Don’t shy away from asking questions – in fact, a professional letting agent will expect it. What fees they charge, what they will include and what they charge extra for, upon which decisions they consult landlords, how many properties they manage and how often they let properties (a high proportion in this regard might not be encouraging; it could mean that tenants leave frequently, which will entail more void periods), how they advertise properties and vet tenants, the type of tenant they ordinarily attract, how long they have been operating and how much growth their business has seen since it began are all items of information which concern landlords and which letting agents should be happy to provide.
We also strongly recommend that the agency is chartered with a governing body such as the Association of Residential Letting Agents (ARLA), the National Association of Estate Agents (NAEA) or the Royal Institution of Chartered Surveyors (RICS). Registration with the Property Ombudsman is also worth checking for.
Two indicators that an estate agent is reputable are:
Ask to see a sample contract and examine it closely. Letting agents are entitled to levy administration charges and additional service charges, but ensure that you know what these will be and that you are happy to pay them. You should have a firm idea what the monthly cost of an agency’s full management service will be, and it should comply with your monthly budget. Also ascertain what charges tenants will be made to pay; the ideal tenant might be warned off by excessive fees.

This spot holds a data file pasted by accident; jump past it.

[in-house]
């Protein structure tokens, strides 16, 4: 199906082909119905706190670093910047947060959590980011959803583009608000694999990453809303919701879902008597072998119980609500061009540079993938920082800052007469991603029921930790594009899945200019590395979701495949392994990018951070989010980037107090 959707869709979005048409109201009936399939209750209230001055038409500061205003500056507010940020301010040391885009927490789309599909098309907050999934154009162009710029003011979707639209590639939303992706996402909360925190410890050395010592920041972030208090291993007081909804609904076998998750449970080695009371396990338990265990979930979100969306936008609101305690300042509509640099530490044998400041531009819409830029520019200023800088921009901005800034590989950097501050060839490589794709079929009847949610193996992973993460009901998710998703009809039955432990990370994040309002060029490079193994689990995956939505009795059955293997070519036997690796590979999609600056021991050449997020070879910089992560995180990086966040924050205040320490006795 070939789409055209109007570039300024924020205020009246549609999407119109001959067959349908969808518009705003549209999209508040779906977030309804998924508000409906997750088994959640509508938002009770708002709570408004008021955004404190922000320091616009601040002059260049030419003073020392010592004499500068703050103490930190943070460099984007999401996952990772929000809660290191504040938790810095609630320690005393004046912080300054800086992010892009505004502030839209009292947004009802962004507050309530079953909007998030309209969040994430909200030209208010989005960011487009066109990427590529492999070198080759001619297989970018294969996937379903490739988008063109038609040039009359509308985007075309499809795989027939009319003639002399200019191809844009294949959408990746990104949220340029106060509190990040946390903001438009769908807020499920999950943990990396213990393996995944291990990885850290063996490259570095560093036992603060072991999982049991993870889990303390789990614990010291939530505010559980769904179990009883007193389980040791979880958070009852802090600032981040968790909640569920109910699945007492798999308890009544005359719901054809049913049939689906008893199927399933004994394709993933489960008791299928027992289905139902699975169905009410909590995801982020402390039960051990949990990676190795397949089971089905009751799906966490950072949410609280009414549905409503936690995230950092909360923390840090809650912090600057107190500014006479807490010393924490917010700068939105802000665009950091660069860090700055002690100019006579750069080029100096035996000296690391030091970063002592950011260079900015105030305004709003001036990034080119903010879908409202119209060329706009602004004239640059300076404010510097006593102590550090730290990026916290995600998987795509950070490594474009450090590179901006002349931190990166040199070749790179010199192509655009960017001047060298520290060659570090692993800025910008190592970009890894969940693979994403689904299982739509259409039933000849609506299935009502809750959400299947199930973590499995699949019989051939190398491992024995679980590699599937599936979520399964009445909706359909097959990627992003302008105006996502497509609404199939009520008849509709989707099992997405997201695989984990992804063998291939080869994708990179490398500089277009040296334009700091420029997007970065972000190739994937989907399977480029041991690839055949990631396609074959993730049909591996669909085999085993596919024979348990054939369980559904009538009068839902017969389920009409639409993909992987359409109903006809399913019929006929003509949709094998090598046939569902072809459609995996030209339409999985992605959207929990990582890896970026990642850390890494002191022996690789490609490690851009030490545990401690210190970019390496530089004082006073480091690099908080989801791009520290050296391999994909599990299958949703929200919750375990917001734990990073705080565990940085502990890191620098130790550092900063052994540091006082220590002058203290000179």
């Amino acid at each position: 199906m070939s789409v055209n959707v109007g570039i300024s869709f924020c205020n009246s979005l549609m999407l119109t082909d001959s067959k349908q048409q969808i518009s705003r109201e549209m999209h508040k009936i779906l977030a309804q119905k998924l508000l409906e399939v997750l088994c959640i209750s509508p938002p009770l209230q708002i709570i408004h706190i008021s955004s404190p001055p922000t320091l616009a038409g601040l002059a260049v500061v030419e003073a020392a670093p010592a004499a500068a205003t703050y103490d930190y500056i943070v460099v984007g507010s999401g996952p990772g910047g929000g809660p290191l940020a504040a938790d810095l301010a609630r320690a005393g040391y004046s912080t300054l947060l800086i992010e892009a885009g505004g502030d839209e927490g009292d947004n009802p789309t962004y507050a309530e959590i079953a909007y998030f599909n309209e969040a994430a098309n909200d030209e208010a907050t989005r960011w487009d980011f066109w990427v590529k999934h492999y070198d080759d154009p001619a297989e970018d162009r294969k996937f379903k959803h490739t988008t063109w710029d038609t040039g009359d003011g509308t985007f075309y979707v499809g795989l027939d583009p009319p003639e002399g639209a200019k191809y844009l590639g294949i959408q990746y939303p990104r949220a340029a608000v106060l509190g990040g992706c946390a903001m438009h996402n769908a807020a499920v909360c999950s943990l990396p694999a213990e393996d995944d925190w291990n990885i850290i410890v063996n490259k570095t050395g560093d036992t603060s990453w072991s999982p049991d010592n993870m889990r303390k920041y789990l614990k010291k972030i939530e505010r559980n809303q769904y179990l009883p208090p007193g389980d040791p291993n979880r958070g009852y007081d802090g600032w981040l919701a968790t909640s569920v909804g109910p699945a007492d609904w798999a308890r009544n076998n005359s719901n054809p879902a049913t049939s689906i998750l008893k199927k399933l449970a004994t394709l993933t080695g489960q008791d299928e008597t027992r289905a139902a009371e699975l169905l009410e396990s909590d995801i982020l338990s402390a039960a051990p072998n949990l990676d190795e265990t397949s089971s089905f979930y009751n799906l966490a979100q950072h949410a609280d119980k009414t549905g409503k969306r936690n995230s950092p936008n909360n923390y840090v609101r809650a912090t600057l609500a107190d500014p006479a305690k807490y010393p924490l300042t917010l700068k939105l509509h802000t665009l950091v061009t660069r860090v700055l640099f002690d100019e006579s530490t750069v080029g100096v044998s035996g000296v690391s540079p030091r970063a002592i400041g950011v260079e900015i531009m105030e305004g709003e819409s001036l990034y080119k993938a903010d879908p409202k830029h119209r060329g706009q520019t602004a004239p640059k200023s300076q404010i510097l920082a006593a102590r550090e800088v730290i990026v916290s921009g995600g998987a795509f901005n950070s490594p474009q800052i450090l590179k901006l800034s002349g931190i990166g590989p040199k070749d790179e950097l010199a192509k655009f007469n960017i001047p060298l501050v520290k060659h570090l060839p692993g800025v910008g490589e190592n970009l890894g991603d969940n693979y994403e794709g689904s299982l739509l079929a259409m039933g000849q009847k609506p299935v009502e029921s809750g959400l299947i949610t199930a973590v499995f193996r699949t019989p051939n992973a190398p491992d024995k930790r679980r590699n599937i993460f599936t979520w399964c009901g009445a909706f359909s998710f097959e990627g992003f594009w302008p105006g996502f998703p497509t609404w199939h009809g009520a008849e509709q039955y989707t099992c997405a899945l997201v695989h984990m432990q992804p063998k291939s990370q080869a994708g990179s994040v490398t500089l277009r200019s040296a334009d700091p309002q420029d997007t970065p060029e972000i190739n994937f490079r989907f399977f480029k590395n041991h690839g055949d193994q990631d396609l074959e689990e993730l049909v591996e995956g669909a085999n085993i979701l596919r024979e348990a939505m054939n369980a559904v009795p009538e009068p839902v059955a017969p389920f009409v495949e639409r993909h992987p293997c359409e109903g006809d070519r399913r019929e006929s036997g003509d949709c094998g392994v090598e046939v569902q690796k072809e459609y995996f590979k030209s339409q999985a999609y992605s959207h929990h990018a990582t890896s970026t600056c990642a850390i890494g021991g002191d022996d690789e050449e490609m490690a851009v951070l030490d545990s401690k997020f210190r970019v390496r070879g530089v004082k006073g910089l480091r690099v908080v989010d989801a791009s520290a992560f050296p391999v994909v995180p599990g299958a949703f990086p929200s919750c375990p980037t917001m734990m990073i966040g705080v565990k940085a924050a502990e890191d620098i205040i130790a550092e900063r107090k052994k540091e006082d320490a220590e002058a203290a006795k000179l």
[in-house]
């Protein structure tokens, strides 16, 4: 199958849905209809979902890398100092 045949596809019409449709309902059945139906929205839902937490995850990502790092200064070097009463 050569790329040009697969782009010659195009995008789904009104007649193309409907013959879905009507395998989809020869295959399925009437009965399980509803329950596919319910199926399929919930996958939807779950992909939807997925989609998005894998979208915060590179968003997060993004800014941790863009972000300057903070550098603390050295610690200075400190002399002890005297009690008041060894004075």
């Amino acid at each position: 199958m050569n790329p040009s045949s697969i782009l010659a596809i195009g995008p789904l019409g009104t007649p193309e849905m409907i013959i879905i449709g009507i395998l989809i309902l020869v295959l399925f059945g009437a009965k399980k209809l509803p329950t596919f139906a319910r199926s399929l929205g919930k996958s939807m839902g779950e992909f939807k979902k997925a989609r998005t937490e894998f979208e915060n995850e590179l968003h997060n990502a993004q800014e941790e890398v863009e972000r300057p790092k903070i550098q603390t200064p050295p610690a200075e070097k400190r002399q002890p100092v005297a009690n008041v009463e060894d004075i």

It is also not uncommon for letting agents to charge for void periods, though this should be a lesser amount than when the property is occupied. Also be wary of clauses which entitle agents to tenancy renewal commissions regardless of whether they continue to manage the property, or a percentage of the selling price if the property is sold to its tenants despite their not acting as the estate agent. These are examples of duplicitous small-print clauses on which the Financial Ombudsman has clamped down in recent years; such elements might now be considered null and void in most cases. Remember to seek legal advice if you are unsure of an aspect of the contract.
There are a number of statutory obligations to which landlords need to adhere. If you are employing a letting agent on a full management basis you need to check whether the service includes all of these obligatory duties. It may be that you have to pay extra, or assume the responsibilities yourself.
When it comes to repairing and maintaining the property, landlords are generally responsible; however, many agencies have a ‘minimum cost’ below which they will finance and conduct routine repairs or maintenance in order to expedite the process. If you would prefer to conduct all repairs yourself or hire your own tradespeople to do so, you can request that the letting agent contact you in all instances.
All articles on our website are for information only and should not be interpreted as providing advice. Any rates mentioned may have become outdated since the time of writing. For current rates and an unbiased personal recommendation call and speak to an adviser on the numbers at the top of this page, or complete a quote form.